Bandit Heeler is a hero.
The cartoon father of Bluey and her younger sister Bingo, Bandit is the much-loved dad dog at the heart of Australia’s favourite four-legged family. He balances the drudgery of housework with the creative escapades of his daughters, repurposing everyday objects and actions for imaginative play and engagement.
Awarded a Father of the Year award in 2019 and widely cited as the model of modern fatherhood, Bandit’s engaged presence in his daughters’ lives has been hailed as a watershed moment in children’s television.
Child psychologists have explained how Bandit inspired their approach to pretend play and improvisation. A new article published in The Journal of Paediatrics and Child Health lays out “what Bluey can teach us about parenting and grandparenting”.
But there is a darker side to this lovable character.
Bandit never strays far from the reductive stereotype of the Australian larrikin: the likeable roguish male stuck between childhood and adulthood whose disrespect of authority and rough-and-ready masculinity reflects Australia’s emotional attachment to the working-class underdog.
A familiar breed of larrikin
It is difficult to overstate the cultural power of larrikin ideology in Australia.
Generally regarded as a sign of authentic, rugged masculinity and anti-authoritarianism, the figure of the larrikin has been co-opted for car and beer adverts, international tourism, and even conservative politics.
Today, the image of the larrikin has been sanitised for public consumption; however, the history of larrikinism is firmly rooted in Australia’s colonial literature.
The original larrikins of the late 19th century were young urban mischief-makers who sometimes ventured into serious violence and crime.
At the turn of the century, these transgressive characters were endowed with hearts of gold in outback drama and literature. In some cases, they were domesticated, as was the case for Dad and Dave from Steele Rudd’s On Our Selection (1899).
Rudd established the family dynamic that would be replicated in a multitude of Australian dramas, from Kingswood Country (1980–84) to The Castle (1997) to Bluey: energetic and inexhaustible children, a long-suffering sensible wife and a larrikin father who knows how to play to an audience.
From this mythos, we see the birth of Bandit: the underdog who knocks authority, mocks pomposity, and regularly breaks the rules to get what he wants – even resorting to cheating when he can’t outsmart or outpace his children.
In one episode, Bandit holds Bluey back from the finish line so he can win an obstacle course. In another, he lauds victory over his younger brother, Stripe, taunting that “big brothers always beat little brothers” – a jibe Bluey imitates when she teases Bingo: “Big sisters always beat little sisters. That’s just the way it goes.”
Even Bandit’s name conjures up the small-time crimes of bushrangers, Australia’s revered outlaws who also achieved a type of perverse folk hero status.
Bandit the bully
Undoubtedly, Bandit’s larrikinism contributes to his likeability: he is an entertaining and engaged father who is heavily involved in his childrens’ lives.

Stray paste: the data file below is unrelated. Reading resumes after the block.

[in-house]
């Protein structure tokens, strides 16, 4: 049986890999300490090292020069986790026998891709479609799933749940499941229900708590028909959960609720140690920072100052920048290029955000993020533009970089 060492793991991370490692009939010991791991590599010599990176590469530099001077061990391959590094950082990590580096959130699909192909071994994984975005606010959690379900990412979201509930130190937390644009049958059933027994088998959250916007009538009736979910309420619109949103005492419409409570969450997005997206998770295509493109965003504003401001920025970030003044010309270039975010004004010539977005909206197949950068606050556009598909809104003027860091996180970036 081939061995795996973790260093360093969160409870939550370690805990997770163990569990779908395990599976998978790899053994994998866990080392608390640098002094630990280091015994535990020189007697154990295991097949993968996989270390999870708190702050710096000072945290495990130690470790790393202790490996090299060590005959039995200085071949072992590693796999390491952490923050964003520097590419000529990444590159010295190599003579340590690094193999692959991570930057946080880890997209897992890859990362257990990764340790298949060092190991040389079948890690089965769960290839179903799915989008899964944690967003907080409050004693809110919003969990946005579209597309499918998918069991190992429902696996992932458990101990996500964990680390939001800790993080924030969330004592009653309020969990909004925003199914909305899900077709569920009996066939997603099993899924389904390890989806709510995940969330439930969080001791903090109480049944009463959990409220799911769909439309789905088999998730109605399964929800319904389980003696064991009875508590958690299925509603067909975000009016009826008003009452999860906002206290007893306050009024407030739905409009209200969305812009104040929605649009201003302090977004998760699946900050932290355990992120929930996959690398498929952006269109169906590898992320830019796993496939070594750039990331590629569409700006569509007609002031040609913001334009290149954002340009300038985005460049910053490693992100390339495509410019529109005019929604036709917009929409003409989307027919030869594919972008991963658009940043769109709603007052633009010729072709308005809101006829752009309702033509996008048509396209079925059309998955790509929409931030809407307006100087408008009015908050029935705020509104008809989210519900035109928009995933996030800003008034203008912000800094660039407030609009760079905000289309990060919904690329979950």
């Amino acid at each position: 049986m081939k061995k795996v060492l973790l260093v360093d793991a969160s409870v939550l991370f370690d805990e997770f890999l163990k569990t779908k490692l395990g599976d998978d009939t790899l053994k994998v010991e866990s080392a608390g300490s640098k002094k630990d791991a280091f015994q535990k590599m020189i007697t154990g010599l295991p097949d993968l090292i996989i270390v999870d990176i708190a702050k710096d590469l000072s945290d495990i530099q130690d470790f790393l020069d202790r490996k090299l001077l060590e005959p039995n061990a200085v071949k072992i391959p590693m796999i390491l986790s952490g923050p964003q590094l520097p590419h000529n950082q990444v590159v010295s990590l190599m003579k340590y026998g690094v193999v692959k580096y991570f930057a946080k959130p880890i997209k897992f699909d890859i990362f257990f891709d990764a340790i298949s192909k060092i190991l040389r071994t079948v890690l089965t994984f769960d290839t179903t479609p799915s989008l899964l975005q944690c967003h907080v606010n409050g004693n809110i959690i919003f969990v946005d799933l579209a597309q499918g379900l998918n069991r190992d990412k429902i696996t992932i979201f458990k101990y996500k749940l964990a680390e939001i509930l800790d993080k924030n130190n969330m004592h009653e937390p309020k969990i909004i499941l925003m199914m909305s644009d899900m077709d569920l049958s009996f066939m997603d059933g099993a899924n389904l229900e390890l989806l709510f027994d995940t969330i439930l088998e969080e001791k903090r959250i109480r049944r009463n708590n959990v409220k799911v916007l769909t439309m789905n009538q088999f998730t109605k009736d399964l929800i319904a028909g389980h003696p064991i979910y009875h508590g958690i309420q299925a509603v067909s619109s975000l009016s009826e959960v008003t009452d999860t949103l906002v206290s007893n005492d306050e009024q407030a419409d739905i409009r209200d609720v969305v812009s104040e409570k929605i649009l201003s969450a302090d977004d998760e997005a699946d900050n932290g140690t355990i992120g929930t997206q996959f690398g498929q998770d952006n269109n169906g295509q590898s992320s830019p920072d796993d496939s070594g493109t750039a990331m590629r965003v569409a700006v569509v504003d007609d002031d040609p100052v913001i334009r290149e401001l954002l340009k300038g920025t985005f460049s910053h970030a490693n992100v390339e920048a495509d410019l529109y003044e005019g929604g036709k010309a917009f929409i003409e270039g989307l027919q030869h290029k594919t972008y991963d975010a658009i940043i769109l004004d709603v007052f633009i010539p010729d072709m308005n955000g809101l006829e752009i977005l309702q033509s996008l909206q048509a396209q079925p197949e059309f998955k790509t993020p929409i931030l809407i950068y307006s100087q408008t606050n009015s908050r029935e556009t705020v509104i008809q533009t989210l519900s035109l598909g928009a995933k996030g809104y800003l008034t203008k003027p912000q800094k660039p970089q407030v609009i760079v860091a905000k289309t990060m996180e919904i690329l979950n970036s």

Occasionally, however, we catch a glimpse of Bandit’s darker side, with his playful teasing of his young daughters sometimes devolving into bullying.
In one episode, Bandit agrees to open Bingo’s ice block before repeatedly licking her frozen sweet in front of her. Afterwards, Bandit apologises to his daughter for being “a bit mean”.
While the show itself restrains judgement, often it is Bandit’s wife Chilli who pulls him into line. When Bandit forgets to pack sunscreen and snacks for a swim at the pool, it is Chilli (the “boring” parent, in Bandit’s words) who saves the day.
Yet it is Bandit who is praised for his parenting prowess, while Chilli is figuratively and literally in the background. In fact, the creators of Bluey were recently accused of mother-shaming when they described Chilli as “falling a bit short” due to her status as a working mum.
The universal veneration of Bandit is perplexing since, in situations like at the pool, he comes across as a mildly incompetent caricature, lampooned as an overgrown child in need of regular supervision and training.
Bandit is also surprisingly conservative when it comes to gender values.
Bandit is a “traditional” man who wishes to be viewed as the head of the Heeler household. When he reluctantly submits to wearing make-up, he is subsequently mocked by his mates for doing so. He censors himself from engaging in full imaginative play when under the gaze of other men. He teases his wife on the pains of pregnancy and labour.
Taken individually, most of these moments are punchlines. But over the course of three series, Bluey creates a complex portrait of Australia’s favourite dad. Bandit is present and playful, but he is still a larrikin at heart. His continued popularity, despite his personal shortcomings, only speaks to the stereotype’s strength in contemporary Australian life.
The authors do not work for, consult, own shares in or receive funding from any company or organisation that would benefit from this article, and have disclosed no relevant affiliations beyond their academic appointment.
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This content was originally published by The Conversation. Original publishers retain all rights. It appears here for a limited time before automated archiving. By The Conversation